This refresh gets you a lot of quality of life improvements in the Eclipse Cross. The infotainment system loses the finicky touchpad controls and the 8.0-inch touchscreen has been moved closer to the driver, making it easier to reach. Thanks to the new rear end, the cargo area has more usable space because of its less angular look. As for the infotainment system, it’s fairly easy to use and quick to respond; however, the graphics are dated and the built-in navigation system’s maps are grainy. The old nine-speaker Rockford Fosgate audio system for an eight-speaker Mitsubishi Power Sound system. Although it has a lot of customizability and covers the cabin evenly, it lacks clarity and can be boomy and muddled at higher volumes.
Mitsubishi revised the Eclipse Cross’ suspension calibration for 2022. It gets larger rear shock shafts, a double vibration insulator connecting the rear suspension cross member, and revised shocks and springs. The result is a crossover that rides better than before and is able to handle smaller bumps with a little more finesse. Bigger impacts are also dealt with better composure; however, the Eclipse Cross still gets upset if road imperfections come in succession.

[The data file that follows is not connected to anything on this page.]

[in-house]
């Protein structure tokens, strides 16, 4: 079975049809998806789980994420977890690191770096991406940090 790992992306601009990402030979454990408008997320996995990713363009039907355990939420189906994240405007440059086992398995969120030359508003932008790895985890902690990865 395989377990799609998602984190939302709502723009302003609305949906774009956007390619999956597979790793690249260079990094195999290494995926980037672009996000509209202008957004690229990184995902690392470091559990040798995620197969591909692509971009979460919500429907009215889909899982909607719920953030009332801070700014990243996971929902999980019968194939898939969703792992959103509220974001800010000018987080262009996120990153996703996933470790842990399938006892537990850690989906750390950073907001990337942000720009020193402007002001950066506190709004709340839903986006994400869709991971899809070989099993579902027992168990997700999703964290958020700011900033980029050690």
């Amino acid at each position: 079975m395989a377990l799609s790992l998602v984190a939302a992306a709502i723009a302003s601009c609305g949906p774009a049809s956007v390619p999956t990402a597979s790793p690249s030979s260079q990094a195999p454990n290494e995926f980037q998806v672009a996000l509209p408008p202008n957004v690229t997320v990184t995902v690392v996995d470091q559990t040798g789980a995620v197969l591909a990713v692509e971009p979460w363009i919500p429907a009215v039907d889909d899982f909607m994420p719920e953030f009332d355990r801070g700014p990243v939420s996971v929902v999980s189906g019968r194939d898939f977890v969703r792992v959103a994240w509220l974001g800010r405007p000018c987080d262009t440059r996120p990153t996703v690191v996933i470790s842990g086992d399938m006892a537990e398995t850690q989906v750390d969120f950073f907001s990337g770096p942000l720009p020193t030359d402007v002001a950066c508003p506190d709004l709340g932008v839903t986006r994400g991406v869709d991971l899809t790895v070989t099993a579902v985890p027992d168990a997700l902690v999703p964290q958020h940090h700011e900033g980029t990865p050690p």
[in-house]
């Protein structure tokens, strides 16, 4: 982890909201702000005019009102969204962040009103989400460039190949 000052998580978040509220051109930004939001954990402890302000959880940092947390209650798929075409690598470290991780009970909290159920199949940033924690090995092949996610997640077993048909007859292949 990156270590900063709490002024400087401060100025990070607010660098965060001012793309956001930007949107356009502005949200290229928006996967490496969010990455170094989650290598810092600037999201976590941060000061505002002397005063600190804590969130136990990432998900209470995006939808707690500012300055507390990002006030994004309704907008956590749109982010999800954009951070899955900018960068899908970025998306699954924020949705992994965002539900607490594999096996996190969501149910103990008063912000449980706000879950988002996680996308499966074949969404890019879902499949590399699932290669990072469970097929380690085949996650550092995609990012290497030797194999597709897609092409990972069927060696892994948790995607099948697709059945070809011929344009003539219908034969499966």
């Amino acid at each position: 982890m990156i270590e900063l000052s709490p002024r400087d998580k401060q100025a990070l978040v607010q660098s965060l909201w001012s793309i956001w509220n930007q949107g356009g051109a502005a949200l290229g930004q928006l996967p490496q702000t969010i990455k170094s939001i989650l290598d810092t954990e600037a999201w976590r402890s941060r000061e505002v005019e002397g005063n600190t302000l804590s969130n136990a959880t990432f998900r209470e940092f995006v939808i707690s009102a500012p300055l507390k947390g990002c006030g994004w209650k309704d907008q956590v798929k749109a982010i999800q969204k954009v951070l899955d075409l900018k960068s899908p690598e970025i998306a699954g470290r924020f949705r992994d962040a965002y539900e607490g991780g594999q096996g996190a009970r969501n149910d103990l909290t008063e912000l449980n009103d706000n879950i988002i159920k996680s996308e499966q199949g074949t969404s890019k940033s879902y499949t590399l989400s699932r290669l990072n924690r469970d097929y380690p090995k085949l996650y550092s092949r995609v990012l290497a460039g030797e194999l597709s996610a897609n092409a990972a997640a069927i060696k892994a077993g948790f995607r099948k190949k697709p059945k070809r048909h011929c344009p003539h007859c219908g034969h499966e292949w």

2022 Mitsubishi Eclipse Cross: What Stayed the Same?
While the Eclipse Cross looks like it got a significant update, you start to see that it’s not as big as it looks once you get under the skin. The same 1.5-liter turbo-four paired to a CVT remains. Its output stands at 152 hp and 184 lb-ft of torque. The EPA fuel economy ratings are 26/29/27 mpg city/highway for the front-drive ES model and 25/28/26 mpg with AWD. If you get a higher trim, those figures go down to 25/28/26 mpg in FWD guise or 25/26/25 mpg with AWD, all of which are among the lowest in the subcompact crossover segment. During Alex’s testing, however, it appears that the EPA rated the Eclipse Cross conservatively because he manages to get 29 mpg.